When Eric Fleming first purchased his Corvette C3 in March of 2013 from a buddy’s uncle, he had no clue as to how far down the rabbit hole he was about to go. With a numbers matching 350 automatic, and finished in a coat of “Steel Cities Gray,” the Corvette had been in either his friend’s possession, or under the care of the man’s uncle since the early 1990s. Like many other dust-covered Corvette C3 sports cars, this relic had not run in years and was plagued by a rusted-out gas tank. Fortunately, Eric discovered that outside of that, the car had very little corrosion and was pretty much a complete specimen.
Photo Credit: Kaleb Kelley and Chad Bee Photography
Over the course of the next couple years Eric tinkered with the car off and on, replacing worn parts with more modern components like Wilwood brakes, and 17-inch alloy wheels. After deciding to pull the low horsepower 350 and begin a mild refresh, Eric installed a Chevrolet Performance 525-horsepower crate LS3 and affixed it to a 4L80E transmission from a prior project. The decision was also made to clean and refurbish everything from the firewall forward and attach all new suspension underneath.
Mini restoration complete, Eric found the combination of the LS3 and new suspension to be far more enjoyable than he had originally imagined, with the C3 becoming so much fun, that track days soon became a thing. However, no more than two track events in, and Road Atlanta’s stifling heat had roasted the car’s transmission, giving Eric the perfect excuse to call Silver Sport Transmissions about obtaining a TKO600.
It was around this time that suspension also became a core focus, with the C3’s antiquated leaf springs being replaced by recently released, track-focused coilovers from RideTech. Eric was so impressed with the quality of RideTech’s coilovers, that every time the company would release a new part, he would purchase it, with the car eventually being sent off to the company for an intensive round of part installs.
RideTech is known for its attention to detail, logging long hours all for the sake of collecting data on spring rates and suspension geometry in order to optimize performance, ride quality, and reliability. When asked why he has remained such an avid RideTech suspension supporter, Eric responds with a multitude of reasons. “I like how their coilovers can be installed with basic hand tools and don’t require hacking-up the chassis just to make them fit,” Eric says. “And opting for a complete suspension system takes all of the guesswork out of the equation.”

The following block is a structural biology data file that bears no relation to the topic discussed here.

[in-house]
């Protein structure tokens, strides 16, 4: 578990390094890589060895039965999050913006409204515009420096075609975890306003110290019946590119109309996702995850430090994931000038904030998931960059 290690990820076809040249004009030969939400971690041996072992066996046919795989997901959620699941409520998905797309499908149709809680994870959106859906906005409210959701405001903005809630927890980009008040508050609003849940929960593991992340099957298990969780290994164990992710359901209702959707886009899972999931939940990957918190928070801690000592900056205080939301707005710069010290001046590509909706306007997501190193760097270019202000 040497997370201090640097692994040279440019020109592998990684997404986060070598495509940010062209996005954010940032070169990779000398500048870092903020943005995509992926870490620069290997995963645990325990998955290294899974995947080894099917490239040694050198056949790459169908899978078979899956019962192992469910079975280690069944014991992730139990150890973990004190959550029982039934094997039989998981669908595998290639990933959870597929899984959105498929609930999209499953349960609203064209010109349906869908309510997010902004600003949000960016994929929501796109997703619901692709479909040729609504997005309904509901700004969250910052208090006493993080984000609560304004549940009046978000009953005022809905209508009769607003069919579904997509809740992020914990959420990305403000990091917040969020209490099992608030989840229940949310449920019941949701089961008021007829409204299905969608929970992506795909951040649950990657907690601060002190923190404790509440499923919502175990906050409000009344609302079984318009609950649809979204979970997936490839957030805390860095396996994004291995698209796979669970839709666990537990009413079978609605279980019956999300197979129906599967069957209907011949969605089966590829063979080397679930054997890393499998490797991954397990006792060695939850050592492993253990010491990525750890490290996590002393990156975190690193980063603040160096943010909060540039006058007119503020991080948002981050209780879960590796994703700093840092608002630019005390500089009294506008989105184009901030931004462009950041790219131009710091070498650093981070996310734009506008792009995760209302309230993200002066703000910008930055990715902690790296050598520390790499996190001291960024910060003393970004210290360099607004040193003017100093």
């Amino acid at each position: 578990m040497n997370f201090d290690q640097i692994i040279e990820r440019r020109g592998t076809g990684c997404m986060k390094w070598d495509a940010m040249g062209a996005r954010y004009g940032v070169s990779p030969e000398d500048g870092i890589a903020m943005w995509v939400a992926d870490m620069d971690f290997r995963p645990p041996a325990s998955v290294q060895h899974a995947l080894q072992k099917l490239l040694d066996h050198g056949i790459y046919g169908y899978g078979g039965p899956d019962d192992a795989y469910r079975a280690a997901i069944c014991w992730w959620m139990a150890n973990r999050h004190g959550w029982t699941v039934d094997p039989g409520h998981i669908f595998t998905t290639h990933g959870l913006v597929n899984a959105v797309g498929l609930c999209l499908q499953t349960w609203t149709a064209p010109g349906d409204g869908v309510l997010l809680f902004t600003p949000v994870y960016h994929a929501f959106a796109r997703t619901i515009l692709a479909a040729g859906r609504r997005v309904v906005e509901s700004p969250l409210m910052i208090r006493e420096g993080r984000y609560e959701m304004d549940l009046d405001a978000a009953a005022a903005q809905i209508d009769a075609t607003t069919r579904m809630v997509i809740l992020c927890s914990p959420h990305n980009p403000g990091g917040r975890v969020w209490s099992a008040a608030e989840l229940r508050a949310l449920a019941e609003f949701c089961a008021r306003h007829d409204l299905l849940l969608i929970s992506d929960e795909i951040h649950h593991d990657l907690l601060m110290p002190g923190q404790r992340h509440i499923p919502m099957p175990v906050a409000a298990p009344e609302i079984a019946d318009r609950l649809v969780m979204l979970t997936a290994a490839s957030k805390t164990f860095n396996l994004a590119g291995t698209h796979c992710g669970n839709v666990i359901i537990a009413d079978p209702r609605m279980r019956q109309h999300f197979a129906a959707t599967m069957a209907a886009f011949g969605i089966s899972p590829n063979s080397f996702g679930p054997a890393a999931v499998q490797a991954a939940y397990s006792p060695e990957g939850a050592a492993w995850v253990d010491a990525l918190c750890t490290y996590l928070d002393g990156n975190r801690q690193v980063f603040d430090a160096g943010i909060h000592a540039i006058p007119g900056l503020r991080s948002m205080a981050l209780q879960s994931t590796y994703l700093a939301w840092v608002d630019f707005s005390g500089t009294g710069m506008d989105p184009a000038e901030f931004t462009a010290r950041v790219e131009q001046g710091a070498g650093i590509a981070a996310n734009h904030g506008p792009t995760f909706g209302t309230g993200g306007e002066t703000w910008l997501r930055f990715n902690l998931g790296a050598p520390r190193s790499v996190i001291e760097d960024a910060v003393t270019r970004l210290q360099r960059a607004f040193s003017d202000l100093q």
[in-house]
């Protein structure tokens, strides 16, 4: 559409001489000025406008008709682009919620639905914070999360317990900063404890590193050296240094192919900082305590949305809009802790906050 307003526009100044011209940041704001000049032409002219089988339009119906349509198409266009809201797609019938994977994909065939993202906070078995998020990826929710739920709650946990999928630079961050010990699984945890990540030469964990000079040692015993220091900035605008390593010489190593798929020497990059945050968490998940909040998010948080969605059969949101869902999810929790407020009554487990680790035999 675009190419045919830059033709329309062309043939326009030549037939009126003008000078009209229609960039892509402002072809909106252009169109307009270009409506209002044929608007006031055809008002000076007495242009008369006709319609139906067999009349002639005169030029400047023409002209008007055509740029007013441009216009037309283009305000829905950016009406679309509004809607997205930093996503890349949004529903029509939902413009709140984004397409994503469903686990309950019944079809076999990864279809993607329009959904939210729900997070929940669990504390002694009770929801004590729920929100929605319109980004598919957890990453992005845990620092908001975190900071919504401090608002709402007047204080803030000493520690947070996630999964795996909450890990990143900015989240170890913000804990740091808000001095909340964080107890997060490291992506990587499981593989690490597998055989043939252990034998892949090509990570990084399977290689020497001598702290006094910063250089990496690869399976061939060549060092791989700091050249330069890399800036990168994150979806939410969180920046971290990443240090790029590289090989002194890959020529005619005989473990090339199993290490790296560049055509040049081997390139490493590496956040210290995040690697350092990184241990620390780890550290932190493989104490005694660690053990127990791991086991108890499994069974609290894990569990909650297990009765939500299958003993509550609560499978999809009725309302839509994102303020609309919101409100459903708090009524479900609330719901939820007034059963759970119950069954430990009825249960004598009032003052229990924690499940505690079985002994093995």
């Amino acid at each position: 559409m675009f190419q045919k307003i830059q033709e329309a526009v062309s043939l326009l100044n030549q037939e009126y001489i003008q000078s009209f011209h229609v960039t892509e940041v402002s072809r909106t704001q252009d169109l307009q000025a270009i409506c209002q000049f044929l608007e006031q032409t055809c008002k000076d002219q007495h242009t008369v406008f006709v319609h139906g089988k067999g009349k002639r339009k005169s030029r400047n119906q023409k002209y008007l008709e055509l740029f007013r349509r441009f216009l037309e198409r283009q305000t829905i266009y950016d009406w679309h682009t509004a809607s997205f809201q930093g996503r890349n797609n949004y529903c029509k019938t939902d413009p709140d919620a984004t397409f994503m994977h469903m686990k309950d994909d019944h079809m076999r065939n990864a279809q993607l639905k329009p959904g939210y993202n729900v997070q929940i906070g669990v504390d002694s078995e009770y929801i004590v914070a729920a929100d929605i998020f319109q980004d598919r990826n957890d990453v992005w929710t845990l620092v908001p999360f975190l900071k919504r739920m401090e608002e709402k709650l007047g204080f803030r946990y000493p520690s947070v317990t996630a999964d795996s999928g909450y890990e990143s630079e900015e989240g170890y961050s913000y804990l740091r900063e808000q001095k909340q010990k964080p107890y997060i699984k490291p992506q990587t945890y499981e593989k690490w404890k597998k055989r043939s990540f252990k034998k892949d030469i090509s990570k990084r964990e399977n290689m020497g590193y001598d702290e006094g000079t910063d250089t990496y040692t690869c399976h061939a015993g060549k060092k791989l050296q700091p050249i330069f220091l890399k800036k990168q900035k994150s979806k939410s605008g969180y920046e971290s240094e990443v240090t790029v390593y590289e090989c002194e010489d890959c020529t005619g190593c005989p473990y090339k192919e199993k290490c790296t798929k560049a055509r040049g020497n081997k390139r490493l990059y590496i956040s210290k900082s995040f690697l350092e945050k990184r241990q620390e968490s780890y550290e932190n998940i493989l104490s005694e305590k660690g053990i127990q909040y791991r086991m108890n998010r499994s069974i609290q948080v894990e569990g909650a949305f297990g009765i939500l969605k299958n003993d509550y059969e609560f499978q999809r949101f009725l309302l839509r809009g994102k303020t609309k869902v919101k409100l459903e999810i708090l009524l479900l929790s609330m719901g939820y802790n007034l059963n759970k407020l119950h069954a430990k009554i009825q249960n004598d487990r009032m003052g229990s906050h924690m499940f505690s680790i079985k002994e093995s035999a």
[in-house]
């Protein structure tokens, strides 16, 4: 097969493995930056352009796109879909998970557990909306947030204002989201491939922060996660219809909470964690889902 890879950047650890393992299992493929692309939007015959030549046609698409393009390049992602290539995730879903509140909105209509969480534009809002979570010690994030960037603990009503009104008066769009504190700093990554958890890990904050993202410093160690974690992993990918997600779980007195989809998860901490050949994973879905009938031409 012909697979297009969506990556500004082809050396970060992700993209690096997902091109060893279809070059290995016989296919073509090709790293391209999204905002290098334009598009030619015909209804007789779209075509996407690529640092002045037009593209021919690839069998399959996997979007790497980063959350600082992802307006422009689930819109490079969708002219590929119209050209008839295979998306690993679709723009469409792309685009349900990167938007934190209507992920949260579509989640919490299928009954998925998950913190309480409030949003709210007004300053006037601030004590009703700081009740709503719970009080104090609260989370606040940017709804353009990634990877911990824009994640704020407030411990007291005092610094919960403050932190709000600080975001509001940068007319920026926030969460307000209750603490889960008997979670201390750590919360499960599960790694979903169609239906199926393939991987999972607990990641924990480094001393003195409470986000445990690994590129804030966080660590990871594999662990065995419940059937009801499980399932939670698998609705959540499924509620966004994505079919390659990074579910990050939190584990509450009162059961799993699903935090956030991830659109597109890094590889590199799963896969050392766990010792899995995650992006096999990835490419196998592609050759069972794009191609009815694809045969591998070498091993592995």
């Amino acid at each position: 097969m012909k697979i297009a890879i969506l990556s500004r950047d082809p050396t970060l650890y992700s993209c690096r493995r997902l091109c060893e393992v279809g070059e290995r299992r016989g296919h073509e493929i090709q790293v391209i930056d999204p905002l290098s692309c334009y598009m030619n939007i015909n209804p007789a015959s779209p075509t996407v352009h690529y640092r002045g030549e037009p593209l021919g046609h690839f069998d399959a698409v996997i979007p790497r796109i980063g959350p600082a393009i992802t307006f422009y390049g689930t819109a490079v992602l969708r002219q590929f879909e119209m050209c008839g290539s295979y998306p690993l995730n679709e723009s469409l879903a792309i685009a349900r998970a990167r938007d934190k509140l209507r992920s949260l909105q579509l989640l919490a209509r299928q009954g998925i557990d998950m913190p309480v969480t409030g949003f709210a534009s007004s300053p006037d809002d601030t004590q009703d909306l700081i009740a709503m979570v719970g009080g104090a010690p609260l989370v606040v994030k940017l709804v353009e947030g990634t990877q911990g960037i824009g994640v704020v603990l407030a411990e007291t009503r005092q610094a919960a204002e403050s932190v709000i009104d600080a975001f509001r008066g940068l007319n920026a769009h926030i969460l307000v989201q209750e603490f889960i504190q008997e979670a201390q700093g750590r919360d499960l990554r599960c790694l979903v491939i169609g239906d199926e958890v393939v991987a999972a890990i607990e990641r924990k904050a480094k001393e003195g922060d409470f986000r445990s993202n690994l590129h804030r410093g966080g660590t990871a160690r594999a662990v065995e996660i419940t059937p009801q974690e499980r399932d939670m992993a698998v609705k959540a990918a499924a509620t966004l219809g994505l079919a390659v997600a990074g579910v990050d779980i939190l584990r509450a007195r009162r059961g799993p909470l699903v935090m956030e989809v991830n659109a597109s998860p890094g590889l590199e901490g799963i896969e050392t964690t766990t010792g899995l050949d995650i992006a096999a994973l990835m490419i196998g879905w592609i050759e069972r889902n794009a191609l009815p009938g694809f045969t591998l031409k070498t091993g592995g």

He goes on to talk about the RideTech StrongArm suspension arms on his C3, which feature modified ball joint angles for accommodating taller spindles. These upper ball joints have been bumped back in order to allow additional caster, which in turn improves high speed stability and steering feel. Both control arms and trailing arms also use injection molded Delrin bushings, which contain 13% Teflon in order to reduce deflection and stiction.
As for the C3 Corvette’s RideTech coilovers, they are all monotube in nature for superior ride quality and handling, and come with a rebound knob for easy fine tuning. Eric also says that their unbeatable 1,000,0001 mile warranty helped sway his decision to try a set out, especially since his goal is to keep tracking the car whenever possible.
Suspension nerd fest complete, we turn back to Eric’s Corvette, which was still sitting on a lift at RideTech. While upgrading to an independent 9-inch rear end was at the top of the to-do list, networking fell somewhere in the middle. But when Josh from Custom Image Corvettes spotted Eric’s C3 at RideTech, networking went straight to the top of the list. At the time, Josh was visiting RideTech as a member of a 48 hour build team, which just so happened to be operating on a car that was similar to Eric’s. Being that the two men had spoken prior about affixing fender flares to Eric’s C3, seeing the car in person reignited Josh’s interest in the build.
RideTech mods complete, the car was immediately sent over to Custom Image Corvettes in order to have flares installed and receive a coat of paint. To this day Eric is still not entirely sure how Josh was able to talk him into installing an LT4 crate engine into the car, but hot damn is he happy that he did! While this process took a lot longer than either man could have predicted, due to most of the swap parts surrounding the engine being fabricated from scratch, Eric tells us that having the first LT4 swapped C3 Corvette in history definitely made-up for the wait.
Car complete, Eric tells us that his current goal is to enjoy the car and attend a few Goodguys events around the country, followed by entering Optima’s “Ultimate Street Car” series, before hitting-up a handful of cruise-ins, and participating in the next Power Tour. As for future goals, Eric laughs and says that not crashing the car, or sending it all the way back to Josh in South Dakota for fixes is definitely at the top. This is followed by keeping the vehicle updated with fresh components as they evolve in order to keep the car from feeling “dated,” and in the process, maintaining what many consider to be the most badass C3 Vette ever built.